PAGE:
more from Chart School

Insider Scoop

The BLUE And The BOLD; Analyst Suggests Pair Trade Ahead Of Year-End Catalysts

Courtesy of Benzinga.

Related BLUE 30 Stocks Moving In Monday's Mid-Day Session Benzinga's Top Upgrades, Downgrades For October 16, 2017 ...

http://www.insidercow.com/ more from Insider

Digital Currencies

WTF is the Blockchain?

 

Source: TechiesPad

...

more from Bitcoin

Mapping The Market

Puts things in perspective

Courtesy of Jean-Luc

Puts things in perspective:

The circles don't look to be to scale much!

...

more from M.T.M.

Biotech

Circadian rhythm Nobel: what they discovered and why it matters

Reminder: Pharmboy and Ilene are available to chat with Members, comments are found below each post.

 

Circadian rhythm Nobel: what they discovered and why it matters

Courtesy of Sally Ferguson, CQUniversity Australia

Today, the “beautiful mechanism” of the body clock, and the group of cells in our brain where it all happens, have shot to prominence. The 2017 Nobel Prize in Physiology or Medicine has been awarded to Jeffrey C. Hall, Michael Rosbash and Michael W. Young for their work on describing the molecular cogs and wheels inside our biological clock.

In the 18th century an astronomer by the name of Jean Jacques d'Ortuous de Ma...



more from Biotech

Members' Corner

Day of Last Dances

News today has been relentlessly terrible. A horrific mass murder happened last night in Las Vegas. (Our politician's abject failure to address gun control is beyond sickening.) And today, reports that Tom Petty died of a heart attack, followed by reports that Tom Petty is not dead, and now reports confirming that Tom Petty has passed away. 

...

more from Our Members

OpTrader

Swing trading portfolio - week of September 11th, 2017

Reminder: OpTrader is available to chat with Members, comments are found below each post.

 

This post is for all our live virtual trade ideas and daily comments. Please click on "comments" below to follow our live discussion. All of our current  trades are listed in the spreadsheet below, with entry price (1/2 in and All in), and exit prices (1/3 out, 2/3 out, and All out).

We also indicate our stop, which is most of the time the "5 day moving average". All trades, unless indicated, are front-month ATM options. 

Please feel free to participate in the discussion and ask any questions you might have about this virtual portfolio, by clicking on the "comments" link right below.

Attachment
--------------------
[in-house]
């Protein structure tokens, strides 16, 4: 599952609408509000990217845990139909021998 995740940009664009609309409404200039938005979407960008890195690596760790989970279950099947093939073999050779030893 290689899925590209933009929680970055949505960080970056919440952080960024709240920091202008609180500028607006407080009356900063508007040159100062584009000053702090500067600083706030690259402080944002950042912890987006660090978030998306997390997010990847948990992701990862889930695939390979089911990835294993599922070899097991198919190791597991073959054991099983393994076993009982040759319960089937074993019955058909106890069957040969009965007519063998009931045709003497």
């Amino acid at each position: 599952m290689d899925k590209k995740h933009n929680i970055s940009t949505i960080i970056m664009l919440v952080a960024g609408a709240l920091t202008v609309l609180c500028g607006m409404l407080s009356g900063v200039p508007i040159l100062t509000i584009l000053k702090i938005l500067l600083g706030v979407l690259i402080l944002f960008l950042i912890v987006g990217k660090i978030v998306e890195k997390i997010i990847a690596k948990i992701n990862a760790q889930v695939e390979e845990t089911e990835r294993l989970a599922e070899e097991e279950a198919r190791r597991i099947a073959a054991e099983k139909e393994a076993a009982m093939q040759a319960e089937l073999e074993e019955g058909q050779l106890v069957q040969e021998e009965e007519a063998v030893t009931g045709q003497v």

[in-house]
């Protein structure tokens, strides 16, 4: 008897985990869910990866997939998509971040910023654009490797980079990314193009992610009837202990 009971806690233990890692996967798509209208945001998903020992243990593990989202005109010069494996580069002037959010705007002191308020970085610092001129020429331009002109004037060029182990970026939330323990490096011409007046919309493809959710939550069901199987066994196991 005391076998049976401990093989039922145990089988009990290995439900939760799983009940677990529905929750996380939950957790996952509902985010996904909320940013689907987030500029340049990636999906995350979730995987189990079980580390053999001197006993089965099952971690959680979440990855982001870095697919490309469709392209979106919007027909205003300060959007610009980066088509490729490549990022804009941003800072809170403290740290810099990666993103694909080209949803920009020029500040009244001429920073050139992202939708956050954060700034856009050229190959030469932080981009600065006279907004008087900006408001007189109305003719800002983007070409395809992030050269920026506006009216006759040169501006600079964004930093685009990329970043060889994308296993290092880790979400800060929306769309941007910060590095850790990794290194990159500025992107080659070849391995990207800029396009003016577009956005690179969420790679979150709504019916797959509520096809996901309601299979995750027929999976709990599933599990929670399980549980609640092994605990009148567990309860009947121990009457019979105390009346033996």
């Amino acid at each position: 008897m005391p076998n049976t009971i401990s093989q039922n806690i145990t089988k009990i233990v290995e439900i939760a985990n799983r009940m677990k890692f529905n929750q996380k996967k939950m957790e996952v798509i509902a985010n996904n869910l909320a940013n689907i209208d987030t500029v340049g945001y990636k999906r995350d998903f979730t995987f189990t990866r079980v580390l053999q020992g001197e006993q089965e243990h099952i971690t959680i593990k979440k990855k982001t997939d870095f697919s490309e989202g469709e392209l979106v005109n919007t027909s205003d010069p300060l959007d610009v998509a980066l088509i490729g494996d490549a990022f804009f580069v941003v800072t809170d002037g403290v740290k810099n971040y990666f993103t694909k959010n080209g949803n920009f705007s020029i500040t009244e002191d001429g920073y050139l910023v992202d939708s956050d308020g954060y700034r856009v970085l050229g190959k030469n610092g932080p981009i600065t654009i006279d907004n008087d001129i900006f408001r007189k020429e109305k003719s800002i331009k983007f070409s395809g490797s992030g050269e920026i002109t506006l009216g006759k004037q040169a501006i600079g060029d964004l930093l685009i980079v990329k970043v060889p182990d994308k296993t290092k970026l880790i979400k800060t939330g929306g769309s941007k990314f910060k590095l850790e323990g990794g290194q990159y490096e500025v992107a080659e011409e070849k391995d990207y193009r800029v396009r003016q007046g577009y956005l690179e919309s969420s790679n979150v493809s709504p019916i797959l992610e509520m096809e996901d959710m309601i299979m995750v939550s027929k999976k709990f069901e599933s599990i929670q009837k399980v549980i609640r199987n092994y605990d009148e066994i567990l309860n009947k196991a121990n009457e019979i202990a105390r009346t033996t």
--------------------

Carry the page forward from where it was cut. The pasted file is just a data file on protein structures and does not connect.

To learn more about the swing trading virtual portfolio (strategy, performance, FAQ, etc.), please click here ...



more from OpTrader

Promotions

NewsWare: Watch Today's Webinar!

 

We have a great guest at today's webinar!

Bill Olsen from NewsWare will be giving us a fun and lively demonstration of the advantages that real-time news provides. NewsWare is a market intelligence tool for news. In today's data driven markets, it is truly beneficial to have a tool that delivers access to the professional sources where you can obtain the facts in real time.

Join our webinar, free, it's open to all. 

Just click here at 1 pm est and join in!

[For more information on NewsWare, click here. For a list of prices: NewsWar...



more from Promotions

Kimble Charting Solutions

Brazil; Waterfall in prices starting? Impact U.S.?

Courtesy of Chris Kimble.

Below looks at the Brazil ETF (EWZ) over the last decade. The rally over the past year has it facing a critical level, from a Power of the Pattern perspective.

CLICK ON CHART TO ENLARGE

EWZ is facing dual resistance at (1), while in a 9-year down trend of lower highs and lower lows. The counter trend rally over the past 17-months has it testing key falling resistance. Did the counter trend reflation rally just end at dual resistance???

If EWZ b...



more from Kimble C.S.

All About Trends

Mid-Day Update

Reminder: Harlan is available to chat with Members, comments are found below each post.

Click here for the full report.




To learn more, sign up for David's free newsletter and receive the free report from All About Trends - "How To Outperform 90% Of Wall Street With Just $500 A Week." Tell David PSW sent you. - Ilene...

more from David



FeedTheBull - Top Stock market and Finance Sites



About Phil:

Philip R. Davis is a founder Phil's Stock World, a stock and options trading site that teaches the art of options trading to newcomers and devises advanced strategies for expert traders...

Learn more About Phil >>


As Seen On:




About Ilene:

Ilene is editor and affiliate program coordinator for PSW. She manages the site market shadows, archives, more. Contact Ilene to learn about our affiliate and content sharing programs.

Market Shadows >>